A November showdown is shaping up in California between the food industry and opponents of genetically modified organisms. Proposition 37 will let voters decide whether products containing genetically engineered crops must be labeled.

Among the leading donors to the anti-Prop 37 campaign is the Grocery Manufacturers Association, which has contributed $375,000 to oppose the measure. The association represents supermarket chains, biotech companies like Monsanto, multinational food manufacturers and fast food chains. The Council for Biotechnology Information also donated $375,000 to oppose the proposition.

In contrast, the biggest financial supporter of Prop 37 is the Organic Consumers Fund.

GMO labeling is already required in much of the world, including Europe, China and Japan. Advocates say bioengineering produces larger and more reliable crop yields. Opponents argue that the ramifications of altering plant genetics aren’t fully understood. They say consumers should be able to decide whether to eat genetically modified foods.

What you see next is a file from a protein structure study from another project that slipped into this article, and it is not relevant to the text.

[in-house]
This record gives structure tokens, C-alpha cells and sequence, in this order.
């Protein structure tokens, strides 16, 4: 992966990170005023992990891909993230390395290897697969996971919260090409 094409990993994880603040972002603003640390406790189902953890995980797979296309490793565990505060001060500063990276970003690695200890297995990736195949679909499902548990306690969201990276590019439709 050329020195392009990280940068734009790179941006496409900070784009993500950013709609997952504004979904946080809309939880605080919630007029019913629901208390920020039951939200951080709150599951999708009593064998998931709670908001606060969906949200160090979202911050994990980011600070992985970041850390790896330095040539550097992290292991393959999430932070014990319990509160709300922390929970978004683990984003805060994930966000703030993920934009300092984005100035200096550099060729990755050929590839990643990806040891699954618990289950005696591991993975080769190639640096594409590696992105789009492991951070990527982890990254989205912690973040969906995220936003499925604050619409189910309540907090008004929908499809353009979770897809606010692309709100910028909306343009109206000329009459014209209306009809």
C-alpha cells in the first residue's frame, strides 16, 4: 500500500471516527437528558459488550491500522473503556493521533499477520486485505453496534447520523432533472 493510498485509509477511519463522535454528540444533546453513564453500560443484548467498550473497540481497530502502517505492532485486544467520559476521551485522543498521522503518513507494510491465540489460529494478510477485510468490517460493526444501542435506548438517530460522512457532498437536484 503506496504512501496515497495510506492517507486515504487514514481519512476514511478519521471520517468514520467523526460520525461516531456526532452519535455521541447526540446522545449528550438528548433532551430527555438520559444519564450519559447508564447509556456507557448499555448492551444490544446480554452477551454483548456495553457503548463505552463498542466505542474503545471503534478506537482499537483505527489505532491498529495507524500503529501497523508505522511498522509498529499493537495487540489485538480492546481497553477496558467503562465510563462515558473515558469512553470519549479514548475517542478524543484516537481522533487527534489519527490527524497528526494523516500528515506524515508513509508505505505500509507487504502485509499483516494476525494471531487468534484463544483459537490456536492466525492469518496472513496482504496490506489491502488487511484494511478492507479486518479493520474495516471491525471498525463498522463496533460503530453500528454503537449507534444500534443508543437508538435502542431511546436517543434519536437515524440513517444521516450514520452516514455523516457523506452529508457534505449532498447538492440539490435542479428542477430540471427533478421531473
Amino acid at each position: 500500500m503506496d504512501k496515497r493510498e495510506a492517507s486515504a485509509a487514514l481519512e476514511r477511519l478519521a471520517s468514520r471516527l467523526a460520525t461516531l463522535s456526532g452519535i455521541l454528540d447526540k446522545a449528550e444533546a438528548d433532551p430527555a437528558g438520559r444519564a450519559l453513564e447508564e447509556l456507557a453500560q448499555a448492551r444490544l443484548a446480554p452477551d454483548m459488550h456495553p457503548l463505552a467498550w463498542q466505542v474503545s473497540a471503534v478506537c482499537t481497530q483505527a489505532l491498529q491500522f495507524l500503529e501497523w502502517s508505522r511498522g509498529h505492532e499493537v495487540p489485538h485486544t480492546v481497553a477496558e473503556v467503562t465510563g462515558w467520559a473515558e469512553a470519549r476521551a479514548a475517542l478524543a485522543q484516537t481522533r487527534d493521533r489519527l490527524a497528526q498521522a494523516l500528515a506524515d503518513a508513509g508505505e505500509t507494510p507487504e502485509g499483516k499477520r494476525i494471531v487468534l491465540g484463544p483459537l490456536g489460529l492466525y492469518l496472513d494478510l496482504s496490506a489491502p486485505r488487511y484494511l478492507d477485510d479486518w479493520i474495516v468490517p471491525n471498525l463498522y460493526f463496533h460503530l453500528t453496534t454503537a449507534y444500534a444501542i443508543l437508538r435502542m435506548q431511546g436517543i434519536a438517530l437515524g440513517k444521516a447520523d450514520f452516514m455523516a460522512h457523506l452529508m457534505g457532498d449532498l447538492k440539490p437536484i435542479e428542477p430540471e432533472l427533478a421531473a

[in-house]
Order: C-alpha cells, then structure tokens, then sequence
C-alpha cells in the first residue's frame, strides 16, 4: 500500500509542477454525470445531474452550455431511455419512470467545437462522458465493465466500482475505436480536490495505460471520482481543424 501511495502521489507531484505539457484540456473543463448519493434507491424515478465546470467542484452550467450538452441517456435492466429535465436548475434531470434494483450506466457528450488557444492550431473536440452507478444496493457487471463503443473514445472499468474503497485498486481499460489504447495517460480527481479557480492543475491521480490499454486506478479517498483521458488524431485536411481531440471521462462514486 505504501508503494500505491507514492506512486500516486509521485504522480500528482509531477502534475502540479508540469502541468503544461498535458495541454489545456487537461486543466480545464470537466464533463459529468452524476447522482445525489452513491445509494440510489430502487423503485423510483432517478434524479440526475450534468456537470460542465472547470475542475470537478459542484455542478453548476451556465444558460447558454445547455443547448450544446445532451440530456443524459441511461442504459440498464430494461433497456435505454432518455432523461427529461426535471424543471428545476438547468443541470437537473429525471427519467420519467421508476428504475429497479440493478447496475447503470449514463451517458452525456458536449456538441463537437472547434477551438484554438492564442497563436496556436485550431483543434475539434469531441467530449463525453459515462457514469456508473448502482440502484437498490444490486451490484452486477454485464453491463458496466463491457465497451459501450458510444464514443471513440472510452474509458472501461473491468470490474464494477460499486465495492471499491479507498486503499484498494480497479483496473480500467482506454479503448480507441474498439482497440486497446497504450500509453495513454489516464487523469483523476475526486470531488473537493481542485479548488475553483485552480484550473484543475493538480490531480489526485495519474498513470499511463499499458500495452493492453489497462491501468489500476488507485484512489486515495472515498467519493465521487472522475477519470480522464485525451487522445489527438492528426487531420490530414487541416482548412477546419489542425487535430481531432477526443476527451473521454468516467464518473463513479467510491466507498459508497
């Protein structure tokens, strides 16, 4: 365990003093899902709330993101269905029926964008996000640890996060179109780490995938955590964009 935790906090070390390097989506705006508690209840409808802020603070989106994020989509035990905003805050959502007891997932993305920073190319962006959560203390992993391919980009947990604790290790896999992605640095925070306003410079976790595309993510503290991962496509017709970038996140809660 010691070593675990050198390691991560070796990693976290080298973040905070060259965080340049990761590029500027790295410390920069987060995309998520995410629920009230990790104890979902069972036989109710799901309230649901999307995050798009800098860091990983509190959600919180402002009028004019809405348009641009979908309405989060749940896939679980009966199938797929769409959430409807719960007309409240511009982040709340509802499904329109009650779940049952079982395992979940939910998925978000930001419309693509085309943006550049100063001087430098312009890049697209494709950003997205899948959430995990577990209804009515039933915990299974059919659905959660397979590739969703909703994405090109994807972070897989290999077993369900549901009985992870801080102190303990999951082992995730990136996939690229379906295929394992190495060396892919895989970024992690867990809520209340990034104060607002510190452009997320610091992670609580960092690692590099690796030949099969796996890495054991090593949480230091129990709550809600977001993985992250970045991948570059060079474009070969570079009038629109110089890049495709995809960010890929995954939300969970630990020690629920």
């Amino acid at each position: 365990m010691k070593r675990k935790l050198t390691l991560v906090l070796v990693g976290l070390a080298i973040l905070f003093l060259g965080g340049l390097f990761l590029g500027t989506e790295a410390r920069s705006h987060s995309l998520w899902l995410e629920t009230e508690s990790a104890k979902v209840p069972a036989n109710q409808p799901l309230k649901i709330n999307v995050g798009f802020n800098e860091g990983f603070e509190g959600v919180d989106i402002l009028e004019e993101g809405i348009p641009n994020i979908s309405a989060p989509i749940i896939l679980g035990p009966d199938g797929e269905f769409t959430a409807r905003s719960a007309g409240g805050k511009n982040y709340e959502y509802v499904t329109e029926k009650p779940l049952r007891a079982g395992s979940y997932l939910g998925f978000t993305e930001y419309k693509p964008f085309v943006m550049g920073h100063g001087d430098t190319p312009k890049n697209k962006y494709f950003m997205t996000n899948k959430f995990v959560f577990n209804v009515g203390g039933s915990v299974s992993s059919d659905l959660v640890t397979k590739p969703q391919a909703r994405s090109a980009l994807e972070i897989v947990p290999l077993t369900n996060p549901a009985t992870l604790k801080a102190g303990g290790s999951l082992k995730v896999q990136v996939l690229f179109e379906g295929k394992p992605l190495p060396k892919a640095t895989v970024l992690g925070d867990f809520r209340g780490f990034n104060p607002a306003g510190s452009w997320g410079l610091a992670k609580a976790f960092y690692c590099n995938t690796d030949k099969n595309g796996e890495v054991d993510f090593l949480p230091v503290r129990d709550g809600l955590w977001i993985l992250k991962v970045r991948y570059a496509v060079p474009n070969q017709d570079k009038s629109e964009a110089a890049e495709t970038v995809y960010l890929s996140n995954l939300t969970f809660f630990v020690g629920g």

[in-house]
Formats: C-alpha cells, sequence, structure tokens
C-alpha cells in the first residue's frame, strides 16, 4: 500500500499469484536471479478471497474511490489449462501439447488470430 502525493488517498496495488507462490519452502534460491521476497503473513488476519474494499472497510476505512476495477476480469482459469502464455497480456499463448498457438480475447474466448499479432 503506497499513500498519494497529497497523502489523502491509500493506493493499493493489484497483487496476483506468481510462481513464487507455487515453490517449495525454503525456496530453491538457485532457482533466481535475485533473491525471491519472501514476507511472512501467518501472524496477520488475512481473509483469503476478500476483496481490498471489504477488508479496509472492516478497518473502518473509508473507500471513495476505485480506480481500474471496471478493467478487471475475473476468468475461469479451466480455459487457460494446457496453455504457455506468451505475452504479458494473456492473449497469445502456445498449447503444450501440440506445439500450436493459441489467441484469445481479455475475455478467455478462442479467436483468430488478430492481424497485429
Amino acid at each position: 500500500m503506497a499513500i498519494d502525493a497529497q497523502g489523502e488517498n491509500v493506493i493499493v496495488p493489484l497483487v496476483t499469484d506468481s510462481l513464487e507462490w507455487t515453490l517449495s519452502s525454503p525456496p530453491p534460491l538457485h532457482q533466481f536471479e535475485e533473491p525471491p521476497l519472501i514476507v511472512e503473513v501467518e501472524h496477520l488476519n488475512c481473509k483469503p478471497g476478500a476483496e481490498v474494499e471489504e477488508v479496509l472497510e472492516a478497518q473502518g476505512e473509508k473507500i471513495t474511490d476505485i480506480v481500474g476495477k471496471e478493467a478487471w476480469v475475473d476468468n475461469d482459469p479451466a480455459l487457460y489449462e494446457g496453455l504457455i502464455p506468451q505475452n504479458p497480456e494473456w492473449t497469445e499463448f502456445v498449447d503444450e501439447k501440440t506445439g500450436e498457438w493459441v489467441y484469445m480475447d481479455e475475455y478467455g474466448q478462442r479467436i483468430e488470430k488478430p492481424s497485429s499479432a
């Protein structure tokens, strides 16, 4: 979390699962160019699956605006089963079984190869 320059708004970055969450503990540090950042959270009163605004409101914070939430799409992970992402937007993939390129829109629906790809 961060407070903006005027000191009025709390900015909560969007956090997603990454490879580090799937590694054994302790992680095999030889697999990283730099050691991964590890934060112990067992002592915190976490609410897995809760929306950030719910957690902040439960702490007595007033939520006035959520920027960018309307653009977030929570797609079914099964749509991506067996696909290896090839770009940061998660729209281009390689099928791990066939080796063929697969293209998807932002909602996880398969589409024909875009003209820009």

Genetically modified foods are common in the U.S. food supply, appearing in more than 70 percent of processed foods, according to some estimates. Corn, soybeans and cottonseed oil commonly found in supermarket products are typically genetically modified strains. And a provision in the Farm Bill making its way through Congress would make it even easier to grow biotech crops.

The California proposition, known as the Right to Know Genetically Engineered Food Act, is likely to be popular with voters. Polls show a vast majority of Californians, and Americans, support labels for GMOs. But the industry-backed anti-Prop 37 campaign is fighting back, arguing that labeling or switching to non-GMO ingredients would raise food prices. They also say the proposition would encourage lawsuits since any private citizen could sue a grocer by claiming they mislabeled a food product.

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